Sensex ends higher by 241 points
The Sensex and Nifty ended with gains for a second straight session on Wednesday, after hitting a two-month high, tracking Asian peers ahead of US President-elect Donald Trump’s news conference later in the day in which he will outline his policies.
The 30-share BSE index Sensex ended higher by 240.85 points or 0.9 per cent at 27,140.41 and the 50-share NSE index Nifty closed up by 92.05 points or 1.11 per cent at 8,380.65.
Both indexes hit their highest since November 11, 2016 earlier in the day.
Barring IT, all other BSE sectoral indices ended in the green. Among them, metal index surged the most by 4.42 per cent, banking 2.4 per cent, PSU 1.72 per cent and capital goods 1.39 per cent, while IT index was down 0.02 per cent.
Top five Sensex gainers were Coal India (+5.41%), Tata Steel (+3.99%), Lupin (+2.2%), L&T (+1.91%) and ICICI Bank (+1.79%), while the major losers were Bajaj Auto (-0.85%). ITC (-0.56%), Reliance (-0.28%), ONGC (-0.18%) and Infosys (-0.16%).
Among the top gainers were financial stocks which accounted for more than 50 per cent of the gains, with the Nifty Bank index rising as much as 1.58 per cent to its highest since December 9, 2016.
Investors were also growing hopeful that India’s annual budget to be unveiled on Feb. 1 would contain incentives for companies to help prop up an economy being hit by a ban on higher-value cash notes.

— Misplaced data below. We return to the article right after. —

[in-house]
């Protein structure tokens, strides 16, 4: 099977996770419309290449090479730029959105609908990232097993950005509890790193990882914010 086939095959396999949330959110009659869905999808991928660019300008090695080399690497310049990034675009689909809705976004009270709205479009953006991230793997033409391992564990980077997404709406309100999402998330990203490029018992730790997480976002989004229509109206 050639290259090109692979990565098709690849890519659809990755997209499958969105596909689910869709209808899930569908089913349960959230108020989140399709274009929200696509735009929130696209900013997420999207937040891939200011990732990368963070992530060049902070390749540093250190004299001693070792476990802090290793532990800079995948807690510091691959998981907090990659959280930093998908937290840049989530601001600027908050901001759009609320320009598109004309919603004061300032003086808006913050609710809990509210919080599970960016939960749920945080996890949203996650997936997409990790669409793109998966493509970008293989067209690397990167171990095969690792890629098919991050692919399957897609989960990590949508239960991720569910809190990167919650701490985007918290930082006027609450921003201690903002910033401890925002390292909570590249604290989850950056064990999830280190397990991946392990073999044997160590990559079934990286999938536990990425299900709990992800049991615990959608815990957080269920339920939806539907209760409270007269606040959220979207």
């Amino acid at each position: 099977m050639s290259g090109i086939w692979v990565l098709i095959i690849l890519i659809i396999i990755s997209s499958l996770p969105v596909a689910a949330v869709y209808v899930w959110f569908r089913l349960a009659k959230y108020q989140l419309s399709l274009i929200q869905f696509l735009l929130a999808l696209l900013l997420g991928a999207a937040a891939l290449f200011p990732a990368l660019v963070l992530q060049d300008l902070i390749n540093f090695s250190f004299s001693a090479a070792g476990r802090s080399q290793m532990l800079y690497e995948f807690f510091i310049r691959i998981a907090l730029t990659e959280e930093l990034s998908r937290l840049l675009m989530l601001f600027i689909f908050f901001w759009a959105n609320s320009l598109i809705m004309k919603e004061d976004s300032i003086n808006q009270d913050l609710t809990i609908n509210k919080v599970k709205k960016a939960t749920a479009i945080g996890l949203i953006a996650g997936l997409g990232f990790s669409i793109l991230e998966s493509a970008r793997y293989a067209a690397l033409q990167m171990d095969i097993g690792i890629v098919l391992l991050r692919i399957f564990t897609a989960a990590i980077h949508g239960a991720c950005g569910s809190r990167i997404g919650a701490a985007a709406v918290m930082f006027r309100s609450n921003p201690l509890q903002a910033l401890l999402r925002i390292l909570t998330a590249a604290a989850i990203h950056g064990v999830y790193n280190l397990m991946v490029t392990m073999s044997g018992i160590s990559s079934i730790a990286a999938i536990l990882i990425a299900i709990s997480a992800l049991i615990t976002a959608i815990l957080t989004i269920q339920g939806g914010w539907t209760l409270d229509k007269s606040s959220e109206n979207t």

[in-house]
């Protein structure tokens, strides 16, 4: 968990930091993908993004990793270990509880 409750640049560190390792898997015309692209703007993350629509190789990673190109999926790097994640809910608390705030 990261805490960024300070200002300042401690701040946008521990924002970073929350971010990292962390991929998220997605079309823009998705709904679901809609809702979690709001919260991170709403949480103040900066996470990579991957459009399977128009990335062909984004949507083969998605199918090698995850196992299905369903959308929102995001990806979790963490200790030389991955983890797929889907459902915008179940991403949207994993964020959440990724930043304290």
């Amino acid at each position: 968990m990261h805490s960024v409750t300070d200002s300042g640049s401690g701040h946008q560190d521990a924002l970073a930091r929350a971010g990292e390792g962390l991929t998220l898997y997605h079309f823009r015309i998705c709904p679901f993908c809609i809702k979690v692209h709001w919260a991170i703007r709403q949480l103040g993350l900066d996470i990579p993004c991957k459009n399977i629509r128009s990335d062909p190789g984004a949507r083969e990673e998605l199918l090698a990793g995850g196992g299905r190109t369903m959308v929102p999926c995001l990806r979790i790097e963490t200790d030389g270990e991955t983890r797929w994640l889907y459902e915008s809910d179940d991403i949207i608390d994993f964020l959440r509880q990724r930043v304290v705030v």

“Global markets are moving into multi-year highs and Indian markets have underperformed in comparison,” said an analyst with broking firm Sushil Finance.
“Also, there is a possibility that budget expectations are getting built in.”
A report by SMC Global said: “India’s auto sales saw their biggest monthly fall in 16 years in December due to demonetisation drive. Asian stocks opened higher following a surge in metal stocks after evidence of quickening price growth in China boosted metals and other commodities. Crude oil prices dropped to a one-month low. European stock markets, which had opened broadly lower, closed the day on a firmer note, while Wall Street shares closed mixed. US stocks have risen in the last two months in anticipation of easier fiscal policy based on Trump’s campaign promises of increased infrastructure spending and tax cuts. Hiring increased for the month of November in the US, indicating a steady growth in the jobs market, according to data from the US Labor Department. The number of positions waiting to be filled rose 71,000 to 5.52 million which was in line with the forecast of 5.5 million. While hiring increased to 5.22 million from 5.16 million, the rate of hiring remained unchanged at 3.6 per cent.”